The Future of Shawlands


People are stirring things up — and I really do wonder why. What is the agenda — is there some secret conspiracy, a few people with vested interests? Hmmm.

The rhetoric of the poster suggests that things are getting worse, that Shawlands has seen better days, that it would be a good idea to have a Town Centre Action Plan and a Business Association. See for yourself; the Notices state:


Do you feel Shawlands has seen better days?
This is your opportunity to have your say on
what you think needs to be done. the council,
local Councillors and MSP Nicola Sturgeon will
all be there to hear what you have to say.
Does Shawlands need a Town Centre Action
Plan to further develop and improve our area?
What is happening with Shawlands Arcade?
Would a Shawlands Business Association help
businesses in Shawlands develop?

Things are getting worse in Shawlands because things are getting worse in Glasgow — and in Scotland — and in the UK. For example, the new policy of putting household rubbish and shop wheelie bins on the pavement at the front of the property is not exclusive to Shawlands, neither is fly-tipping, dumping, litter, swollen hedges nor even Dog fouling.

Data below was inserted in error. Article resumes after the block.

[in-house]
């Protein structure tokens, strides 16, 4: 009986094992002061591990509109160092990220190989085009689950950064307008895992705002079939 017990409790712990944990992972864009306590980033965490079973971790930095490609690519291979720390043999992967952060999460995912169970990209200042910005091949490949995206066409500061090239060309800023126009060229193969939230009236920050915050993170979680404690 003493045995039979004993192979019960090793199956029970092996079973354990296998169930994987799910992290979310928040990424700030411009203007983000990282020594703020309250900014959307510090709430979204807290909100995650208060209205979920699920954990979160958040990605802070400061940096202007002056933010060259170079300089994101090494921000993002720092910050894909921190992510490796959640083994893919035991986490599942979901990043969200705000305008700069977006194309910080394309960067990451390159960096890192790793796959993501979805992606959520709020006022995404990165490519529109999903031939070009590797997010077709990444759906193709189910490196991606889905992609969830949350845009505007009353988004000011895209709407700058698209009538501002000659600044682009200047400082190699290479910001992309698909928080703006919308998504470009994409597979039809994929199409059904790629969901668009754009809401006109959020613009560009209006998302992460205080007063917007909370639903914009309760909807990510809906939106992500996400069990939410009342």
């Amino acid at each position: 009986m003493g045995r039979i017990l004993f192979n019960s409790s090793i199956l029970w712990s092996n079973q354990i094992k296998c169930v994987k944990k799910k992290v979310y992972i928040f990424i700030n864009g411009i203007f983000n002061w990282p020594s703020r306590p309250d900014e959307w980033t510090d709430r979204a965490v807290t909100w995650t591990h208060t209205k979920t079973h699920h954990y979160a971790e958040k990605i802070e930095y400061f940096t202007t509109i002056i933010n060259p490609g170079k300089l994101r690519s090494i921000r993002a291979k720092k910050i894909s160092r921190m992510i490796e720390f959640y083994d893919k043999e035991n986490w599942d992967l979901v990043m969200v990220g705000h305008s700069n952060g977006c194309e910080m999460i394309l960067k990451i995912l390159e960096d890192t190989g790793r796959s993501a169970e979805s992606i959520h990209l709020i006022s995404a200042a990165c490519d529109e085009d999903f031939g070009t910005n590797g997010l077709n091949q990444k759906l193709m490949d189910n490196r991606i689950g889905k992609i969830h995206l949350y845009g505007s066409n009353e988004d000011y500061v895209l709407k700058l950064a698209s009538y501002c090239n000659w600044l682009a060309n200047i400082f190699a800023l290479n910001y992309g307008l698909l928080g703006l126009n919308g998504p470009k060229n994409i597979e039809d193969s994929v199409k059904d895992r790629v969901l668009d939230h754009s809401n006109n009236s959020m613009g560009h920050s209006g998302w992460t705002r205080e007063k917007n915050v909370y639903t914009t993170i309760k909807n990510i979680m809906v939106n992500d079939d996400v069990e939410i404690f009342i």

Time and time again on this blog, we show that things are getting worse because of red tape, committees and interfering old busy bodies.

You cannot legislate for freedom, happiness and co-operation nor attempts to encourage understanding and respect for people, forgiveness, politeness or common decency.

  • We do NOT need more red tape, more committees, more opinions, or more “say”.
  • We do need less restrictions, less control, less red tape, we do need more freedoms, more quality, more personal responsibility.

The result of the last lot of stirring up was the addition of ugly double yellow lines at corners where people could not park anyway because of fences and bollards! (See New Restrictions in Shawlands) — what a waste of time and our council taxes! It has not stopped cars parking on pavements (which seems to be a bother for a few very vocal residents) — a problem that would simply be solved by adjusting the height of kerbs instead!

On this blog we often highlight the nonsense produced by town planners and traffic managers, (for example, The Wrong Way, The Daftest Bin, The Daftest Bus Stop, Traffic Lights Suck! and the so-called Traffic Calming schemes). We also show the lowering standards in design — such as the mess of the Clyde Arc Bridge, and our amazement in how poor quality building designs get planning consent and building warrants — such as The Most Horrible Building in Glasgow, The Bad & The Ugly, Ugly New Flats, and More Ugly New Flats, as well as Holy Balcony, and Waterfront Apartments Are Not Posh!